One can only assume Metaxas has never run across the media appearance in which Milo suggested that his biggest problem with Planned Parenthood is that their murdering black babies prevents him from the possibility of having sex with them twenty years down the road. Or when he said that “behind every racist joke is a scientific fact.” Or when he railed against women who reported unwanted sexual molestations: “Our parents’ generation would have turned around and said keep your fucking hands to yourself and moved on with their lives. They wouldn’t have gone in to university administrators and tried to destroy the guy’s reputation and life over it. It’s not that big a deal. Someone touched your tit. Get over it.” And that’s not even to mention Milo’s most infamous transgression, the one that lost him his book deal in 2017, when, in a radio discussion concerning the silliness of consent laws, he waxed eloquent about the psychological benefits of pedophilic relationships between young teens and older men—“those relationships in which those older men help those young boys discover who they are and give them security and safety and provide them with love and a reliable sort of rock, where they can’t speak to their parents.”

But don’t for a second think that Metaxas isn’t a paragon of virtue. Because he has a real problem with one thing about Milo—his swearing. “Now this book Diabolical, I have read it, I think it’s in many ways spectacular,” he informed his listeners. “But I want to caution my audience—there are words and things in this book that I cannot recommend . . . So I can’t really recommend this book in that way. But I think having you on my program says all that it needs to say.”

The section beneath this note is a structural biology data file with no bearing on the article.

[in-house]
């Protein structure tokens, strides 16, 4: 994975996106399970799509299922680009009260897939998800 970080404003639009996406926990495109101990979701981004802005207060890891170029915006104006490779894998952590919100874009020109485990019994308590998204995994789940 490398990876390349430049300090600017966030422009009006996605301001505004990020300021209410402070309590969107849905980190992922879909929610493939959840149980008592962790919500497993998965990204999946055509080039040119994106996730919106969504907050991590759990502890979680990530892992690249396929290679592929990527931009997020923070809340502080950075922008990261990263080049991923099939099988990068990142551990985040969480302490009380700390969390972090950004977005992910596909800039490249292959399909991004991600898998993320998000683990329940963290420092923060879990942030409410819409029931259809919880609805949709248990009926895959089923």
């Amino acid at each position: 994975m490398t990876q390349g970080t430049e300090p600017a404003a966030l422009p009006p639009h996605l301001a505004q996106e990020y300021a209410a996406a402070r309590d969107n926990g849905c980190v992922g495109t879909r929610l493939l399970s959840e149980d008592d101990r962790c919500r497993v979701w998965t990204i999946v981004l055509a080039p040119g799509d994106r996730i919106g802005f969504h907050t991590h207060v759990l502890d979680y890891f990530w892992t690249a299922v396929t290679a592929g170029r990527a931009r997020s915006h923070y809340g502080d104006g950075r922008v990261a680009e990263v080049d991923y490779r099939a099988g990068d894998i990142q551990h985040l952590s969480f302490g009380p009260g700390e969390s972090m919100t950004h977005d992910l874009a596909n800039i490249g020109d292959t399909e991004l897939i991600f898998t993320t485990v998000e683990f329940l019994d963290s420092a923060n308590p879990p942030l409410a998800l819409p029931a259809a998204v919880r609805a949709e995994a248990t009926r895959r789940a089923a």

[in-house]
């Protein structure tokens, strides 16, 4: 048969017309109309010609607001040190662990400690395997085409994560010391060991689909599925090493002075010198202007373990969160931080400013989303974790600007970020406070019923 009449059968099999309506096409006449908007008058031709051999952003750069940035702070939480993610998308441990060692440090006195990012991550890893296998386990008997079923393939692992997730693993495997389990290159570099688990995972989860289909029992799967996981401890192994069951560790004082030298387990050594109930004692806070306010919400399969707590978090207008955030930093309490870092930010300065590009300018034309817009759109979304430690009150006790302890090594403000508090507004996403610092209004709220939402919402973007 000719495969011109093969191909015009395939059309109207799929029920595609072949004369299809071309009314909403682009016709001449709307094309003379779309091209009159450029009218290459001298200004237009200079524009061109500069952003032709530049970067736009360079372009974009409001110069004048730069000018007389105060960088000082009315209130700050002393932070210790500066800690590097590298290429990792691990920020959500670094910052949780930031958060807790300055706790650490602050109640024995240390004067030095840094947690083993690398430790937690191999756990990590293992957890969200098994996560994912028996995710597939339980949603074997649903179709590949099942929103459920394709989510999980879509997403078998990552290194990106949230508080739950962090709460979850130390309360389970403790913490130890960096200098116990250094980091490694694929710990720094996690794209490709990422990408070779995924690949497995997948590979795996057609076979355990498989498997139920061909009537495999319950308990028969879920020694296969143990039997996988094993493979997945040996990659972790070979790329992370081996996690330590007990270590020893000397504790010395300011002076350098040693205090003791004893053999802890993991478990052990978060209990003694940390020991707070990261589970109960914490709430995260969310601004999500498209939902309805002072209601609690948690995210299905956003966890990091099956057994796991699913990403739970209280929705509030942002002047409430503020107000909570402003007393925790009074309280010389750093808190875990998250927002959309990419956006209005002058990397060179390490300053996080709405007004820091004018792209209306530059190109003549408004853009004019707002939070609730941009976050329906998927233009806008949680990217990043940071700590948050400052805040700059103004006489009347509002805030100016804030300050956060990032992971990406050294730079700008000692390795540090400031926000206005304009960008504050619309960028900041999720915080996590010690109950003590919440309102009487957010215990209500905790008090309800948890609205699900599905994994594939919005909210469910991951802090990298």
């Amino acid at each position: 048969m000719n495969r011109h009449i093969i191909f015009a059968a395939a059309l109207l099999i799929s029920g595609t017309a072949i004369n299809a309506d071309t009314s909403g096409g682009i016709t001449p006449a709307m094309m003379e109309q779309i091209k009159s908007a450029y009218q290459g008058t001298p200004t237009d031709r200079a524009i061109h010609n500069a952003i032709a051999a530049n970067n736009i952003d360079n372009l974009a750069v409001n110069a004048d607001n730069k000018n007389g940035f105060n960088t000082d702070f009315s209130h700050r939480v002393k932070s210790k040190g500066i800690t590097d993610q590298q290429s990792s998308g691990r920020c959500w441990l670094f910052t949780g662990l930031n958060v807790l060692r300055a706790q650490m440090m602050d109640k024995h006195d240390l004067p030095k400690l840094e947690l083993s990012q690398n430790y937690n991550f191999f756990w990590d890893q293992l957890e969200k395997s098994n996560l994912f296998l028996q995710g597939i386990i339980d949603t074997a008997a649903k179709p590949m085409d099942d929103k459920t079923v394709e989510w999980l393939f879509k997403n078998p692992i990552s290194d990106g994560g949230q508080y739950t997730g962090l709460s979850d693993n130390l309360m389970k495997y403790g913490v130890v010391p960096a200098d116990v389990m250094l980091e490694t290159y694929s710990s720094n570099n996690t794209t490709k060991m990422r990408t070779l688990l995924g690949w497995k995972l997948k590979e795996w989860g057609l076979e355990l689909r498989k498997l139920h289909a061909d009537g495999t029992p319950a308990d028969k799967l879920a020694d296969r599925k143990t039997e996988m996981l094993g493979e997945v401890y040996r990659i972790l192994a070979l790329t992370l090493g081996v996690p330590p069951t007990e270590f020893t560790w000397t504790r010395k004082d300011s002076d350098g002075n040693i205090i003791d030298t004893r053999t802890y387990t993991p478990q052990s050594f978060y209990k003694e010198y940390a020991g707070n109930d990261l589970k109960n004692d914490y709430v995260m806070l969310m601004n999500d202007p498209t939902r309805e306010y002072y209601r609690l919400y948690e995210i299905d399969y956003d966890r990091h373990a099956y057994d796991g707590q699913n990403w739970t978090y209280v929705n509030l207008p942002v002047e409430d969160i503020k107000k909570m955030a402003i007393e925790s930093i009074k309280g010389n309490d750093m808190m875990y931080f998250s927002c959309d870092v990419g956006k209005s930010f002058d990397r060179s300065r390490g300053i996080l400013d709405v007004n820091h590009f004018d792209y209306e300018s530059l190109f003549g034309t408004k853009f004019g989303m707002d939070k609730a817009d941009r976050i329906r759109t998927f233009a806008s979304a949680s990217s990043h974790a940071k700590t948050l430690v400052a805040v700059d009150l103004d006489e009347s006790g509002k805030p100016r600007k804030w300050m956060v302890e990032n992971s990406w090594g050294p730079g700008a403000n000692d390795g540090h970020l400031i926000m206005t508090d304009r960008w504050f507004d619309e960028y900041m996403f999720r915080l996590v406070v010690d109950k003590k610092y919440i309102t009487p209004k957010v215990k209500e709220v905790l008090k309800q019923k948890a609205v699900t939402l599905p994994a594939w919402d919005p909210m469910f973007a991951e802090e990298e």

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The Milo-Metaxas love fest is amazing for many reasons, not the least of which is that Metaxas seems to think that he and Yiannopoulos are basically on the same page ideologically. (When Milo asks if Metaxas has seen his college talk on the fabulous capitalist origins of Christmas, or his treatise on Beauty, “Why Ugly People Hate Me,” Metaxas exclaims, “See, that, I don’t think that’s wrong! I think that’s perfectly fine.”)

Milo, for his part, seems to be wondering how he fell from his star turn as a celebrity Trump booster throwing ironic Hitler salutes at white nationalist parties to dithering with an old conservative about the Ten Commandments on a show nobody even notices for a week. (During the appearance you can actually see him rolling his eyes at various points.) Because for Milo everything is always about The Brand. Asked why he decided to write the book, Milo tells Metaxas “I wrote this book in part to address this presumption that had arisen, that I was in some way unserious or insubstantial.” Just so no one gets confused on this point, the cover of Milo’s book about Pope Francis features a full-size portrait of Milo.

In a sense, though, Metaxas has done a real service by hosting Milo: He made clear that the political corruption of the modern evangelical movement is in its very late stages. Metaxas is for Trump. Milo is for Trump. So Metaxas assumes that he should be for Milo, too. (The fact that they’re united in disgust for the current leadership of the Roman Catholic Church helps too.)

“When I say feminism is cancer, and these women are ugly and hideous and all the rest of it, I am defending the ideals of beauty,” Milo told Metaxas. “I’m drawing attention to one of the most poisonous things about American culture, which is the elevation of the ugly.”

“That’s correct!” Metaxas exulted.

The irony, of course, was lost on both of them.

Andrew Egger

Andrew Egger is a senior writer at The Bulwark.